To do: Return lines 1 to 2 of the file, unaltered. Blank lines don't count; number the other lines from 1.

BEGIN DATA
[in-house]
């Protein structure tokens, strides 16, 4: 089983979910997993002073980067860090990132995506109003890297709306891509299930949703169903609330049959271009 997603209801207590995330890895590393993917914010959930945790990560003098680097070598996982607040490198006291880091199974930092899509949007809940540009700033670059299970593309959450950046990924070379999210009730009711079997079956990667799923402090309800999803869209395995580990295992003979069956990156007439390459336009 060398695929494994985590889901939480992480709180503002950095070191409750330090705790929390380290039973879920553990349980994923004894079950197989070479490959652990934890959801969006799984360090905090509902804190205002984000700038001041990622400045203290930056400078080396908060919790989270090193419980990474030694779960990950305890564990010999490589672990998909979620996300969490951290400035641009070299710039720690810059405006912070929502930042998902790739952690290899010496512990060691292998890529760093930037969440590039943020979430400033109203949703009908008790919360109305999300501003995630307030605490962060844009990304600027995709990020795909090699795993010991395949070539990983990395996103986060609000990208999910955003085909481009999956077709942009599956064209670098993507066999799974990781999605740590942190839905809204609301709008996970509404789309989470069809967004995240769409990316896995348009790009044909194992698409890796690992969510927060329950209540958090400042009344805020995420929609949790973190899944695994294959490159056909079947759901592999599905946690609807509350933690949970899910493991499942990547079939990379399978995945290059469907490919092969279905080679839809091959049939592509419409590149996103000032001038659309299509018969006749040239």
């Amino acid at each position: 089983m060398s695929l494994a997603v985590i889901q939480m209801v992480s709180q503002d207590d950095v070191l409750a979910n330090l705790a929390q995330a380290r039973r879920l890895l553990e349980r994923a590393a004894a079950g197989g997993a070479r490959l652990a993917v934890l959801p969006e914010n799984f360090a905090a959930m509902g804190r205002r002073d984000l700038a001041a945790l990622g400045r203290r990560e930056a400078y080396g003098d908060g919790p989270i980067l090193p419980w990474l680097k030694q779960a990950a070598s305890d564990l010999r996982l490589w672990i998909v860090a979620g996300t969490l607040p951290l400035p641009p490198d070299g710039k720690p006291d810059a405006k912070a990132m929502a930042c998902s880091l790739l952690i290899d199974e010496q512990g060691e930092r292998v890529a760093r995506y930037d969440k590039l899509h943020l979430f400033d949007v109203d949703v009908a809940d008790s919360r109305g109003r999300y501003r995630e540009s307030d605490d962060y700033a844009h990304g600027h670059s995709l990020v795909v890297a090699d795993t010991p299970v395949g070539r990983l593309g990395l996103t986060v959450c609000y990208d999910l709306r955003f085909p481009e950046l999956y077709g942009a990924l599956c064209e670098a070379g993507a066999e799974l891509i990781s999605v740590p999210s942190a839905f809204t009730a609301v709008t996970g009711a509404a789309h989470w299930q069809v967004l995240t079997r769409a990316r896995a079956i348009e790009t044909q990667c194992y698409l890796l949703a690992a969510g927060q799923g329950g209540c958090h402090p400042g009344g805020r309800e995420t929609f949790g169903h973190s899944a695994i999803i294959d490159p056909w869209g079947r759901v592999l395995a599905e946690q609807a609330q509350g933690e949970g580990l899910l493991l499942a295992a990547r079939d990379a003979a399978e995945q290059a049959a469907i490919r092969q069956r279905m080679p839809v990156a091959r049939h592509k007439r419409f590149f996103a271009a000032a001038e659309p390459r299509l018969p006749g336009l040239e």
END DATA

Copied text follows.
[in-house]
């Protein structure tokens, strides 16, 4: 089983979910997993002073980067860090990132995506109003890297709306891509299930949703169903609330049959271009 997603209801207590995330890895590393993917914010959930945790990560003098680097070598996982607040490198006291880091199974930092899509949007809940540009700033670059299970593309959450950046990924070379999210009730009711079997079956990667799923402090309800999803869209395995580990295992003979069956990156007439390459336009 060398695929494994985590889901939480992480709180503002950095070191409750330090705790929390380290039973879920553990349980994923004894079950197989070479490959652990934890959801969006799984360090905090509902804190205002984000700038001041990622400045203290930056400078080396908060919790989270090193419980990474030694779960990950305890564990010999490589672990998909979620996300969490951290400035641009070299710039720690810059405006912070929502930042998902790739952690290899010496512990060691292998890529760093930037969440590039943020979430400033109203949703009908008790919360109305999300501003995630307030605490962060844009990304600027995709990020795909090699795993010991395949070539990983990395996103986060609000990208999910955003085909481009999956077709942009599956064209670098993507066999799974990781999605740590942190839905809204609301709008996970509404789309989470069809967004995240769409990316896995348009790009044909194992698409890796690992969510927060329950209540958090400042009344805020995420929609949790973190899944695994294959490159056909079947759901592999599905946690609807509350933690949970899910493991499942990547079939990379399978995945290059469907490919092969279905080679839809091959049939592509419409590149996103000032001038659309299509018969006749040239």